But there is a strange interlude, that at first appears out of place. After the verse (Exodus 23:19), “You shall not cook a kid in its mother’s milk” the Torah states:
Behold I send an angel before you, to protect you along the way, and to bring you to the place I prepared. Beware of him and listen to his voice, do not rebel against him, for he will not forgive your sins because My Name is within him. But if you listen to his voice and do everything I say, I will be an enemy to your enemies and an adversary to your adversaries. For My angel goes before you.
Some commentators explain that this angel is Michael, the guardian angel of the Jewish people. Other say he is Metatron.
However, Rashi says that this verse was a foreshadowing of God’s immediate response to the sin of the Golden Calf. In Exodus 33:2, God says, “I will send an angel before you.” But Moses responds, “If Your face does not go, do not bring us up from here,” (33:15). God responds, “Also this thing that you spoke I will do. For you have found favor in My eyes,” (33:17).
Moses rejected an intermediary. He only wanted God to lead the Israelites. There could be no substitute, no medium. He knew that the only way to truly serve God was to be led by Him directly.
However, after Moses’s death, that direct connection was no longer available. As Joshua stood at the banks of the Jordan River, about to enter the land of Israel, an angel appeared to him (Joshua 5:13-14):
He lifted up his eyes and saw, and behold, a man was standing before him with his sword drawn in his hand. Joshua went to him and said, ‘Are you with us or with our enemies?’ And he said, ‘Neither. I am the minister of the host of God. Now I came.’
From then on, we have searched for guides and intermediaries to help us find our path. The angel of Joshua was replaced by the biblical judges and prophets, the rabbis (and false messiahs) who tell us what to do. Perhaps today the advances in technology have led to a situation where social media and the future AI will fool us into thinking they are the angels we should follow.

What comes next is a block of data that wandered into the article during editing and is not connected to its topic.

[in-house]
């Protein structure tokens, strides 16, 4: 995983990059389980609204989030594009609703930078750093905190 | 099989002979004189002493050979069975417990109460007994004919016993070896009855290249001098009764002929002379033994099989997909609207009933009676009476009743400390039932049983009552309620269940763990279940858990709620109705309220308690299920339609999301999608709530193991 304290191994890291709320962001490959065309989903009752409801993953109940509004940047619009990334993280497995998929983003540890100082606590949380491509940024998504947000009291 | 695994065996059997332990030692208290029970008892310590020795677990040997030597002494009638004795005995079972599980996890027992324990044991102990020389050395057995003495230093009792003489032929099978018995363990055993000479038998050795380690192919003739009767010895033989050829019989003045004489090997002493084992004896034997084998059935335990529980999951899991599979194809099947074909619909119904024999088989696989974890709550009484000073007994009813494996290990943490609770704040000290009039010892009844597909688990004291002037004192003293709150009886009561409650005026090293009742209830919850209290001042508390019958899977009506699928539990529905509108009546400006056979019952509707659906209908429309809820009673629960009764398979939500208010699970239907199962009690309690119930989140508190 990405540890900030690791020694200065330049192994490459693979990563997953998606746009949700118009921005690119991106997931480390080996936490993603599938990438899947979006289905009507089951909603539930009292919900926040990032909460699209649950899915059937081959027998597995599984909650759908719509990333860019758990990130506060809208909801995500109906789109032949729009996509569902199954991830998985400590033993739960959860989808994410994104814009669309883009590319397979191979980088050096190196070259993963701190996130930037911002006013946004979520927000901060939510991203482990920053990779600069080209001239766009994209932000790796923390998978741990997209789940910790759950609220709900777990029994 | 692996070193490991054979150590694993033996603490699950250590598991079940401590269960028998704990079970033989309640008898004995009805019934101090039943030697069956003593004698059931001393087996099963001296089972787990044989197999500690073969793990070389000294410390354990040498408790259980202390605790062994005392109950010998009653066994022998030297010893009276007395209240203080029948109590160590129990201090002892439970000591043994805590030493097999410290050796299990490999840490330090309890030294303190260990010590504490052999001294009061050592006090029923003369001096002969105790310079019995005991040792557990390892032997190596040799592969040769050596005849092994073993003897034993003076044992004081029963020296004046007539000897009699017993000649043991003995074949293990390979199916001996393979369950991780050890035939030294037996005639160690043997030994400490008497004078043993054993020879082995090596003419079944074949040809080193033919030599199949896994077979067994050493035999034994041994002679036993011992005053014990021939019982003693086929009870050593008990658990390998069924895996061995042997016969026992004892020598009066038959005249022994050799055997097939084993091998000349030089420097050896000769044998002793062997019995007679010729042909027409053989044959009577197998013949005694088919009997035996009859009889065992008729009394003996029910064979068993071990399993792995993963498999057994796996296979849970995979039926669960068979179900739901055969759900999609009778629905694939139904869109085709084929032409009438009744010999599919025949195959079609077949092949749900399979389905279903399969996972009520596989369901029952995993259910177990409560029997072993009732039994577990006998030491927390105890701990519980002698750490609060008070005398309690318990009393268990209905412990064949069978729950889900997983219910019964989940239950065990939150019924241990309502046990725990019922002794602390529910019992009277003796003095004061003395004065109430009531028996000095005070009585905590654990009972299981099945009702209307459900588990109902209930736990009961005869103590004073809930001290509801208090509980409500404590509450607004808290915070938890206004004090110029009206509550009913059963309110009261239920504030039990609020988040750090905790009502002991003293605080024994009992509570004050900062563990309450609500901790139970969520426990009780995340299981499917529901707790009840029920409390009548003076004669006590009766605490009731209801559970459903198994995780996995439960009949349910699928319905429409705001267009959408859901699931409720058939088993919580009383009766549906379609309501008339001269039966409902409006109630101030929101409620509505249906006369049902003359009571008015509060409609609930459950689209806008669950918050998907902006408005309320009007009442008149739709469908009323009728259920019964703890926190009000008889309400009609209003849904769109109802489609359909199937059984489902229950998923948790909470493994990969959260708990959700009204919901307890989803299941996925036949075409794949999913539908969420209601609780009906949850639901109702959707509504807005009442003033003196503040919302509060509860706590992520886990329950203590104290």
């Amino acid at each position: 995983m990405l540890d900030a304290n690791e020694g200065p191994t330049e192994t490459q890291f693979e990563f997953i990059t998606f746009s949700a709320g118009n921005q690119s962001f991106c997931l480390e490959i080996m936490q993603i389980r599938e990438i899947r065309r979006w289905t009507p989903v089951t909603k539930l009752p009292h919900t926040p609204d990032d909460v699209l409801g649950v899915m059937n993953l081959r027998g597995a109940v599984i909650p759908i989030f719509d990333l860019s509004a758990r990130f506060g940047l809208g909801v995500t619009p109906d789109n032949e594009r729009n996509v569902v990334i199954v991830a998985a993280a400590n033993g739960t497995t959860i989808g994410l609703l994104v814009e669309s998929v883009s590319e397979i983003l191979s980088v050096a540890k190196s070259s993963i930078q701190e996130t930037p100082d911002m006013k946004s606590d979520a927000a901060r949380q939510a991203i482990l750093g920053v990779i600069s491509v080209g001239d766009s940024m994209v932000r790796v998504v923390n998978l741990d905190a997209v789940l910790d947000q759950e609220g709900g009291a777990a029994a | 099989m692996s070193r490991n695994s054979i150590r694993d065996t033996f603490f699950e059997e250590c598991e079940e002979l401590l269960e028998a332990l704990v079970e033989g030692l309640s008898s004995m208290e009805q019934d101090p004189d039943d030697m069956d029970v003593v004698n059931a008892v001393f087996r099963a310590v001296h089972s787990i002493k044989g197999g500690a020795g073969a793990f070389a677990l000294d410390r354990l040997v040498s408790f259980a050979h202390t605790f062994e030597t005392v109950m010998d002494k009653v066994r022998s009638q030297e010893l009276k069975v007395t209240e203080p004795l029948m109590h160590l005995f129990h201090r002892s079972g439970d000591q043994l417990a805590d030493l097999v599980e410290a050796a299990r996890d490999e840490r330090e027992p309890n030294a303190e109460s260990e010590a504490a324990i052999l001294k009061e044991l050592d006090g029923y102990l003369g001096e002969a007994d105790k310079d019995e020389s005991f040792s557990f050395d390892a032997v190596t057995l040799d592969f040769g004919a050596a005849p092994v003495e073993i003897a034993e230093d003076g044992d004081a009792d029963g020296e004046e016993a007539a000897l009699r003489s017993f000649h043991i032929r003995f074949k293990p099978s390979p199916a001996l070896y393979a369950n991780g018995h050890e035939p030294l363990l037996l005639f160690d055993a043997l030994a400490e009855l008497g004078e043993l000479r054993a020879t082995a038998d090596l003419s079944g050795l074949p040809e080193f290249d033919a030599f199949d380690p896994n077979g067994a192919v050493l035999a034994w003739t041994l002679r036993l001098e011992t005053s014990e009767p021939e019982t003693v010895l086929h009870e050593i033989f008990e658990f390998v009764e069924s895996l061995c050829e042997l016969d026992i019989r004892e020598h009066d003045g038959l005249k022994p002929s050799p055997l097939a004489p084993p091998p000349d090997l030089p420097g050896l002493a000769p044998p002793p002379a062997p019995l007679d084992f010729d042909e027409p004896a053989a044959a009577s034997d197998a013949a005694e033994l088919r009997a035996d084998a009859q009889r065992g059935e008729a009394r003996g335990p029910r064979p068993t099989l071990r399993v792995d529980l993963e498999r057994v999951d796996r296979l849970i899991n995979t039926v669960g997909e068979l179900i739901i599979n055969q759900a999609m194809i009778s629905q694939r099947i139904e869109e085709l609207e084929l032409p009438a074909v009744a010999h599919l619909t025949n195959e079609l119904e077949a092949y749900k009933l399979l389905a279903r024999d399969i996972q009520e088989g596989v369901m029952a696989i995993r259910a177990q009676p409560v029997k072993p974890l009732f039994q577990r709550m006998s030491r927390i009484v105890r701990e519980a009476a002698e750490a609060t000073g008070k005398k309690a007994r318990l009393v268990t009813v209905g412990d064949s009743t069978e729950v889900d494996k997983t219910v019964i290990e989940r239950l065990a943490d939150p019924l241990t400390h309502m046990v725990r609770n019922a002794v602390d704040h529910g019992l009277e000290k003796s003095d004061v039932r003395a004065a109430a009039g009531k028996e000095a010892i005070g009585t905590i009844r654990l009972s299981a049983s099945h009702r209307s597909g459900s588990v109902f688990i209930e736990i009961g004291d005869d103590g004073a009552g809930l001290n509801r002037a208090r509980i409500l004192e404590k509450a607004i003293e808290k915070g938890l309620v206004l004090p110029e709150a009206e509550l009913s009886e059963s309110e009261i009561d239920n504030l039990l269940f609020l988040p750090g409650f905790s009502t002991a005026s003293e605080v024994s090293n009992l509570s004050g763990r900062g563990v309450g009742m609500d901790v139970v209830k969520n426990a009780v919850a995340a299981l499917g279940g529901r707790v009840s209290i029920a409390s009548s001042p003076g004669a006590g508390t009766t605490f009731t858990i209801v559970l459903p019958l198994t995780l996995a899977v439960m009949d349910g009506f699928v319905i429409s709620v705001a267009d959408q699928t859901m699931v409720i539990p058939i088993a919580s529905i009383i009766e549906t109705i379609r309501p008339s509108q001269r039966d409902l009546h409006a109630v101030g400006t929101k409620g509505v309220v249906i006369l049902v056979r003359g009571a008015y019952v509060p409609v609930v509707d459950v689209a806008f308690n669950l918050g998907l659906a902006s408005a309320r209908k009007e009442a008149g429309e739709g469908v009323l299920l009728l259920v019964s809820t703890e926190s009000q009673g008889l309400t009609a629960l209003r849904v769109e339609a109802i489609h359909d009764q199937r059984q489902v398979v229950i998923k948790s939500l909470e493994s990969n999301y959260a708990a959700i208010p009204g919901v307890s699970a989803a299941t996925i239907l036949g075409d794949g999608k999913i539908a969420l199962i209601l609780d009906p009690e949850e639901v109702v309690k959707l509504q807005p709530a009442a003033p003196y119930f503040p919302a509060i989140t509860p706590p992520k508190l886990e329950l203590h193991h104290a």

But I wonder if those few non-legal verses in Mishpatim are there to remind us that we do not need that angel that was rejected by Moses. We have been given the laws. We know how we should behave with our friends and neighbors and with God. Any intermediary is a rejection of our own free will to choose right from wrong.
It is an article of Jewish belief that there is an afterlife. But our guide for doing what is right should be how our friends and family lived their lives while they were alive. Not messages from beyond the grave.
My next class on WebYeshiva in the series entitled “20th Century Responsa” will be on February 21st. And I’ll be giving a pre-Purim shiur on Rabbi Moshe Isserles’s “Mechir Hayayin” on February 27th. You can sign up on WebYeshiva. I’ve also started sharing more of my Torah thoughts on Facebook. Follow my page, Rabbi Sedley.